Well, it isnt my teacher it is my grandma. she will never let it go. she is so bad about it i think she will call me in collage to tell me to check my bs.
Okay great story, one time I was @ my friends house and her mom isnt well bright, so every 5 min. she was all check yyour blood check ur blood check your blood, so the like 5th time i checked i I told her i was 125 and she FREAKS OUT! she like "OH MY GOD! CALL 911 CALL911 DO U NEED SOMETHING, HERES THIS, HERESTHAT BROOKE GIVE ME THE PHONE IM CALLING AN AMBULENCE!!! and she really starts too hahahahahaahahah funny funny! i hung up the phone though before it was conected and explained!
I am 23 years old and have had diabetes since age 7. I have had several severe hypoglycemia episodes and as many issues as the normal diabetic (if not more). One of my biggest fears is that I will be teaching next year and get low without realizing it. I am praying to get a CGM (just waiting for insurance) so that I won't have to worry so much. I recently learned that one of my students for next year has diabetes. She was diagnosed at age 3 and will be in Kindergarten next year. I am nervous about this but excited as I hope I can help her learn how to live a normal life and to work to have the best control possible. I know teachers get a lot of cut-downs on this site, but please know that being a teacher is a difficult job and many of them do not understand our disease. If you explain things to them: what you need and when, they are usually open to helping. I have not had any trouble with my professors at the University of Florida, although I was nervous about this before I began school here. Because I have been open with them and explained the possibility of hypoglycemia, high blood sugars, blood sugar testing, and eating in class, they have been more than helpful. If anyone needs some ideas about how to explain diabetes to teachers or professors, please let me know. I have 16 years of experience doing it!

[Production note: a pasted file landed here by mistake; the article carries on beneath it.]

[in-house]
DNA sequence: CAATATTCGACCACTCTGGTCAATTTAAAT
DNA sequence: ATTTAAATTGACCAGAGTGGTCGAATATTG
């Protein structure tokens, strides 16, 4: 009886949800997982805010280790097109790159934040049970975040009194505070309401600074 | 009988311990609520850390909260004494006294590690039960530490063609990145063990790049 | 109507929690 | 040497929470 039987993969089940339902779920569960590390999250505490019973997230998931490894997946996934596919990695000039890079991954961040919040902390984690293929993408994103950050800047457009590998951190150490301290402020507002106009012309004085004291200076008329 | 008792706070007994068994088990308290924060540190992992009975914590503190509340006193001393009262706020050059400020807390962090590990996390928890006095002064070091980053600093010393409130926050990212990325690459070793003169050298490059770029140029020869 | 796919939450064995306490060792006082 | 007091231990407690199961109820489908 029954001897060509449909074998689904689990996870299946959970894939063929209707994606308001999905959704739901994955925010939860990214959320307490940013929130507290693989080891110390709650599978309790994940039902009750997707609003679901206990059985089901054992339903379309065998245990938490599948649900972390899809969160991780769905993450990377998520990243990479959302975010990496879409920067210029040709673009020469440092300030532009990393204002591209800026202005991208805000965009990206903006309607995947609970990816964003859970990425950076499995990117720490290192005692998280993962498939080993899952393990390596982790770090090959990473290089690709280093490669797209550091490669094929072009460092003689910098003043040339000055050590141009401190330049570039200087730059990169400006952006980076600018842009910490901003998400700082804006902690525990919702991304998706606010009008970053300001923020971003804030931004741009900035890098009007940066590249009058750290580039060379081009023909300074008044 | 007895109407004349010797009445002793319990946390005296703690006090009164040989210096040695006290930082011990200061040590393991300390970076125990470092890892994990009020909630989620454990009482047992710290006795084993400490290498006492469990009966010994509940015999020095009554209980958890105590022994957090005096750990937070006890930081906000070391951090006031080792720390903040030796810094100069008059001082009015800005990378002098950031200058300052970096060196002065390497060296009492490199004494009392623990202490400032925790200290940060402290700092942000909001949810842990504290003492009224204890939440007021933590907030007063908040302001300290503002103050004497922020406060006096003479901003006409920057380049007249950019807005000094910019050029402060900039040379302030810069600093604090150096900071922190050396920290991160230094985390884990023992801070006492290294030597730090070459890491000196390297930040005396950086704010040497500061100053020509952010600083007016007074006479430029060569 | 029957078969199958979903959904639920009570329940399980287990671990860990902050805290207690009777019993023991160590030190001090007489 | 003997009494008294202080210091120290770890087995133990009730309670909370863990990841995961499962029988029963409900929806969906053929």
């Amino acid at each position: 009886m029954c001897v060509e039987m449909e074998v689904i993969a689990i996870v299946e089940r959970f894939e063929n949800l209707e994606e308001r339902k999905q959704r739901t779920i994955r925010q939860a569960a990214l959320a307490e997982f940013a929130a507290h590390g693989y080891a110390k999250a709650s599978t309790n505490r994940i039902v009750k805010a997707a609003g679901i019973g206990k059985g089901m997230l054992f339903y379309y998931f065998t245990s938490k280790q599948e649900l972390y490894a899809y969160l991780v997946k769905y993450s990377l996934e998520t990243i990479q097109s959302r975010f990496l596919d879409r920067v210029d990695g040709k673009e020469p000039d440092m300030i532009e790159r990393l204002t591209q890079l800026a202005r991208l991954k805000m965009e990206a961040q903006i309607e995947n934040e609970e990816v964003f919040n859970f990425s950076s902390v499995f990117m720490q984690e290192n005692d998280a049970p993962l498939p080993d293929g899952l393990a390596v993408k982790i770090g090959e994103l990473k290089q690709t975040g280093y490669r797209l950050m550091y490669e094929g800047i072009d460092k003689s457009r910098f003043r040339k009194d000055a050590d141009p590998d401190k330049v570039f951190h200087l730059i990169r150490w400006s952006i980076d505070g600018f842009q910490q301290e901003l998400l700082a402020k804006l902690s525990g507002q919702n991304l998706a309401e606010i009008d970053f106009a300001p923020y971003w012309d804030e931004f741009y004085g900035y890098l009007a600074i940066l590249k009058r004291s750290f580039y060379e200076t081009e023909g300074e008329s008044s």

What does CGM stand for? Something Glucose monitor?
CGM is Continuous Glucose Monitor. It is attached to your abdomen and checks your blood every 10 seconds. Insurance doesn't currently pay for them, but I am working to change their mind. I had to do the same thing when I got the pump 10 years ago - insurance companies used to deem them unnecessary. I hope I can change their minds about the CGM as well!
i know what you mean! one time i went to the nurse's office and she was supposed to give me one unit (this is when i was still too young to do my own insulin) but no.....she gave me 100 units!!!!!!! i had to stay home for like 2 days and drink coke, eat cake and ice cream, and have tonnnssss of sugar!!! i felt awful and i was throwing up 2!!! then one time the same nurse was helping me 2 change my cartridge (this also when i was 2 young 2 do this kinda stuff on my own) and she forgot 2 disconect it from me and all the insulin in the priming went into me! and she couldn't stop it! it wasn't good................lol..
i have a continuous glucose moniter and i loovve it! i used 2 go super low and super high while i was sleeping at night...but now i don't thanks to the CGM! it rox!
In reading some of what you said about teachers reacting to High's and Low's we all realize that this can be a bit of a pain in the .... However, others have commented about just the opposite when teachers do not seem to understand the seriousness of the situation we are facing. I guess it would be better to have them be over concerned verses lack of concern.
And the CGM does rock. I have managed to go month's without any major glucose issues. While I still have lows, I can be more aware if they are sneaking up and treat sooner, than when I start to feel the effects.
I have always been lucky enough to have teachers who, while they may not fully understand diabetes, know the concept behind lows and high and how I get when I'm experiencing one. My calculus teacher can tell if I'm going low before I even realize it (I guess I go severely pale before I even realize that I'm low). But I have had the occasional substitute who's given me problems. Usualy I just walk out of the class room and go to the nurse, then deal with the situation later.